your cindered Beauty; “Truth will out”.

and so your time has come, it’s now.

the yoke that choked is smashed and broken

words are alive and passionately spoken

your energy taken up by a youth, who

taste and chew the new true you,

the devout, who speak out, shout out, call out,

slam down, throw down,

giving the low down,

honouring

your crown,

standing on streets, stamping feet to your beat

whilst denouncing cheats who held you

captive.

You are once more free to be

unleashed beauty

with depth of sea , height of sky

asking why

of you and me, bearing souls,

uncovering truth

appealing to old whilst captivating youth

not held to a page or strapped to a stage

accessible to all, who hear your call

hearts open wide allow you inside,

bring darkness to light,

revealing scars and bites,

what lies beneath, wounds and grief

making sense of confusion, turmoil and pain

and through you

we discover

we are all the same.

Bumfuzzled

I awoke bumfuzzled from a terrible dream.

My bed clothes cattywampus through

my incessant tossing and turning.

Of course re-telling it now, the dream would seem

pure taradiddle, but I tell it to steady my nerves:

A young man hollered gardyloo from a window above

before throwing a bucket of slops into the street.

A lady oblivious to the warning was drenched as a result.

In a state of ill-willie she yelled billingsgate at the man.

They faced off and from there it escalated to the point

that a snickersnee threatened.

I tried to flee from the scene, running widdershins.

I had severe collywobbles from sheer terror.

Luckily, the pair disappeared (as they tend to do in dreams)

but now I came upon a  smashed clock tower

with its gubbins hanging out!

A friendly clockmaker fixed it and we were conjubilant

to hear it chime on the hour with precision.

This coincided with my alarm clock ringing, rousing me from slumber.

Needless to say, I was not well-rested.

clock gubbins

Day 24 and the Napowrimo prompt asks: Locate a dictionary, thesaurus, or encyclopedia, open it at random, and consider the two pages in front of you to be your inspirational playground for the day. Maybe a strange word will catch your eye, or perhaps the mishmash of information will provide you with the germ of a poem.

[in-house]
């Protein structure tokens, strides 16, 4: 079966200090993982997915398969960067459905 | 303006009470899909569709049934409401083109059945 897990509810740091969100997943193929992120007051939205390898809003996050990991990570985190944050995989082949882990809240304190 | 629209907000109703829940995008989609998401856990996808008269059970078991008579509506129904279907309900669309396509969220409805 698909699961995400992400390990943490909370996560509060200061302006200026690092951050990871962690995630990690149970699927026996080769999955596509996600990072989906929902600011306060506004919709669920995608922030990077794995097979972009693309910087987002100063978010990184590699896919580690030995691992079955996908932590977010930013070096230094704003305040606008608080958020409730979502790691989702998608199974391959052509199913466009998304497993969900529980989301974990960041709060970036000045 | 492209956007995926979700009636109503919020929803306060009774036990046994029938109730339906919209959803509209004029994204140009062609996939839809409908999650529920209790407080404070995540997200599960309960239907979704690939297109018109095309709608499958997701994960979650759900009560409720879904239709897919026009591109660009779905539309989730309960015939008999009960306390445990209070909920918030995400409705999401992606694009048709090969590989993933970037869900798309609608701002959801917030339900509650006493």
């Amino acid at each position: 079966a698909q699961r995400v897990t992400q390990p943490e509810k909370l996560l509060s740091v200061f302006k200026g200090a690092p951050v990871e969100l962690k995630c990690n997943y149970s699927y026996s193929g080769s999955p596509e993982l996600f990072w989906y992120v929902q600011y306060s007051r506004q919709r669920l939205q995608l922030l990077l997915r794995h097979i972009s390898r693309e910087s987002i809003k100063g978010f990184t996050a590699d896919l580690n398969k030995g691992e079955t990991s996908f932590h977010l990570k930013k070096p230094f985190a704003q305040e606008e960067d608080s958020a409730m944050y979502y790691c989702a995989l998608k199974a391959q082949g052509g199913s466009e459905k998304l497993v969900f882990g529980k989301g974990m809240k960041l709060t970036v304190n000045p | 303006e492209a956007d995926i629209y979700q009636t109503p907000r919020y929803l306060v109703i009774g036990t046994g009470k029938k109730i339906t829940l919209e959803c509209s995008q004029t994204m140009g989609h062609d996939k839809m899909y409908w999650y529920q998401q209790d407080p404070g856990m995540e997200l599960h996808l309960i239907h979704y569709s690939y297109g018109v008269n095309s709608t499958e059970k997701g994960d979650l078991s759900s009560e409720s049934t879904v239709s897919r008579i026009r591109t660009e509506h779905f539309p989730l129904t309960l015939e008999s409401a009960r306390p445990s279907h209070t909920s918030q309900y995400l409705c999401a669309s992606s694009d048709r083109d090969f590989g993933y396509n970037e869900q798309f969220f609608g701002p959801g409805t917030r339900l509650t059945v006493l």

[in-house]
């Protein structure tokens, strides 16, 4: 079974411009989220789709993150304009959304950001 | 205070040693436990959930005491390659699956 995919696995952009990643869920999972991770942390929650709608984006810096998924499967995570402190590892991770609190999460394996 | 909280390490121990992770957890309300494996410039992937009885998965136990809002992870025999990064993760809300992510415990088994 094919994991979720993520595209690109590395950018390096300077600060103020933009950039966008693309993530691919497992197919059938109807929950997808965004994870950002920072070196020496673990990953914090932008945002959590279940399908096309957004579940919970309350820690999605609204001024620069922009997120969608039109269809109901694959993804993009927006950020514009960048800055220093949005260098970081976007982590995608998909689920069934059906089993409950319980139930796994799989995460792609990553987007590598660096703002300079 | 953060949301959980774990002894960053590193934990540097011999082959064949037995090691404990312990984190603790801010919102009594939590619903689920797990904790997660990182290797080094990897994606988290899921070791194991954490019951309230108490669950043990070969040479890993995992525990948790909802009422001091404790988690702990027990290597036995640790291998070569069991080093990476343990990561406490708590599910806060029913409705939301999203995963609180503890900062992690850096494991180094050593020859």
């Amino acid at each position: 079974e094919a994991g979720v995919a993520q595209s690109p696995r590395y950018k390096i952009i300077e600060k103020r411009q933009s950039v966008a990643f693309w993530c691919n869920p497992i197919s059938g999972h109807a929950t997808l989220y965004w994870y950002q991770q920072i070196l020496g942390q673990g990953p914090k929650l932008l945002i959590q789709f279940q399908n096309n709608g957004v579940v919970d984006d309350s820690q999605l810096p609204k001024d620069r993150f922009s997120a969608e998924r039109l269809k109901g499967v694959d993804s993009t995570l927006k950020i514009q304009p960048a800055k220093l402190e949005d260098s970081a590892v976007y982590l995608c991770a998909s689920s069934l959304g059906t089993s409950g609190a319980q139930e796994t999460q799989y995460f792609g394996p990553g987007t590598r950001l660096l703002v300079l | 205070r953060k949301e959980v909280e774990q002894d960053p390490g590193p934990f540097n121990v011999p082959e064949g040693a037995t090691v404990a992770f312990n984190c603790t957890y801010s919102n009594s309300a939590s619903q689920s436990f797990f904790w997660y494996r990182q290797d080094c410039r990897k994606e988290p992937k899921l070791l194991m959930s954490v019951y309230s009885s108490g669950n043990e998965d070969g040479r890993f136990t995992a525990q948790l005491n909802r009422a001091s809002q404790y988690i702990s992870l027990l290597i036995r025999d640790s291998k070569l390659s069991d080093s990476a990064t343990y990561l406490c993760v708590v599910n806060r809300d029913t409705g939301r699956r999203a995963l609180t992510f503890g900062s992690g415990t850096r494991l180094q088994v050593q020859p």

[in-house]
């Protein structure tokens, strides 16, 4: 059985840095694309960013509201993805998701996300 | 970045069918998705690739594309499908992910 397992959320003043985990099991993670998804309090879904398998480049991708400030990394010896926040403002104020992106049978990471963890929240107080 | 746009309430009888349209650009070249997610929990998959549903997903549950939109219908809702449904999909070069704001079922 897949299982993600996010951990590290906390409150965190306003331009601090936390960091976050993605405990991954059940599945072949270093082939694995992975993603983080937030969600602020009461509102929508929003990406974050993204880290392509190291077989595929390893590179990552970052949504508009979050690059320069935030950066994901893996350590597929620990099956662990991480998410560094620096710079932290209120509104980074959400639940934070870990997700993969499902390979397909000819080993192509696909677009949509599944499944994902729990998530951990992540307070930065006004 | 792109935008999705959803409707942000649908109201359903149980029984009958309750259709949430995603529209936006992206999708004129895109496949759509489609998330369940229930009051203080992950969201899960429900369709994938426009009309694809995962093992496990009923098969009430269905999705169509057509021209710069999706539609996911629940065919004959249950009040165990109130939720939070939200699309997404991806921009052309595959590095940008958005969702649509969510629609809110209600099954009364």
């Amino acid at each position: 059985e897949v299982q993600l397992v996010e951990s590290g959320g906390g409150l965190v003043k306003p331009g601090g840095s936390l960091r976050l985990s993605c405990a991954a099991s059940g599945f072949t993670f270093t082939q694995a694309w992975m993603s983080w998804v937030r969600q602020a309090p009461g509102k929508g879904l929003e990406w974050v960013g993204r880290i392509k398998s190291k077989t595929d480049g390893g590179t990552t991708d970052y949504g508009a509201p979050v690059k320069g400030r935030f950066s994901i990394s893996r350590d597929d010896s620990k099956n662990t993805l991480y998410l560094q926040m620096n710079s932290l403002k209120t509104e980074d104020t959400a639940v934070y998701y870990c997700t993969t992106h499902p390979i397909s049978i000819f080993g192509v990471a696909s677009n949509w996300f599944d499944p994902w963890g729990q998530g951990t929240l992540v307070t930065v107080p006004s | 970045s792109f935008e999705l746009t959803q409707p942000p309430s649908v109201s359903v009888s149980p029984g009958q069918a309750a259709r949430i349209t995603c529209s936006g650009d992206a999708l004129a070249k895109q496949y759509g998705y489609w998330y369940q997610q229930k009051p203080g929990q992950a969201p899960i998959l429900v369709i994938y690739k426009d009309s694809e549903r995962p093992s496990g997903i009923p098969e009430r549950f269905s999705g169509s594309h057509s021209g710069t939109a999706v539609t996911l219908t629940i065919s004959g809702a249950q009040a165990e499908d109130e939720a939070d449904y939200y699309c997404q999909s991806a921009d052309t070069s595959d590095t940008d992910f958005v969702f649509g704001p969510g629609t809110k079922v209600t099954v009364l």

Without dictionary or encyclopedia to hand I googled “word of the day” and fell upon Merrium-Webster’s funny-sounding words. I quite enjoyed this.

 

 

How Could It Be?

How Could it Be?

 

I see you now and again across a restaurant

the red of your jumper catching my eye,

the blue and white check shirt pulling at the sleeve of my attention.

When I look up, of course, it’s not you

How could it be?

 

I see you in the hospital waiting room hunched

in an uncomfortable plastic chair.

I see the top of your head through thinning hair

still carefully combed

when he looks up, of course, it isn’t you

How could it be?

 

I imagine I hear you nod your approval

over my shoulder as I read a well-constructed poem

or exceptional piece of literature.

I hear your slow and deliberate consideration;

“Hmmmmm, yeeeeessss” but it isn’t you

How could it be?

 

Six years have passed.

Your presence hasn’t waned as one would expect it to

like a receding shadow or fading bloom.

You are as real to me now as you were in life

though I cannot choose to visit you,

only treasure the glimpses I am gifted;

at the concert hall, the bookshop,

in the armchair.

 

Day 18 of Napowrimo and the challenge was to write an elegy of your own, one in which the abstraction of sadness is communicated not through abstract words, but physical detail.

This poem is about my Father-In-Law who never seems too far away, even now.